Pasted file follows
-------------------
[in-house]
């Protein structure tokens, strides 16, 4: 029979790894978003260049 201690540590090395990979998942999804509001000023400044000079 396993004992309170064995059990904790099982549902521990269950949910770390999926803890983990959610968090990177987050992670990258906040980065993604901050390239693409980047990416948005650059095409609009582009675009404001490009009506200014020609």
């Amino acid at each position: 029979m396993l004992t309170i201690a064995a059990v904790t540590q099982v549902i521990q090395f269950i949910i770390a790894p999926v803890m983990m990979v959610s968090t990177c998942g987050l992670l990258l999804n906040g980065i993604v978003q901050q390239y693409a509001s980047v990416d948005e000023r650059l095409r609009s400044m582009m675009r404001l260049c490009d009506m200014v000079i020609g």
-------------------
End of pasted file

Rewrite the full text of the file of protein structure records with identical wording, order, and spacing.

[in-house]
């Protein structure tokens, strides 16, 4: 029979790894978003260049 201690540590090395990979998942999804509001000023400044000079 396993004992309170064995059990904790099982549902521990269950949910770390999926803890983990959610968090990177987050992670990258906040980065993604901050390239693409980047990416948005650059095409609009582009675009404001490009009506200014020609």
């Amino acid at each position: 029979m396993l004992t309170i201690a064995a059990v904790t540590q099982v549902i521990q090395f269950i949910i770390a790894p999926v803890m983990m990979v959610s968090t990177c998942g987050l992670l990258l999804n906040g980065i993604v978003q901050q390239y693409a509001s980047v990416d948005e000023r650059l095409r609009s400044m582009m675009r404001l260049c490009d009506m200014v000079i020609g």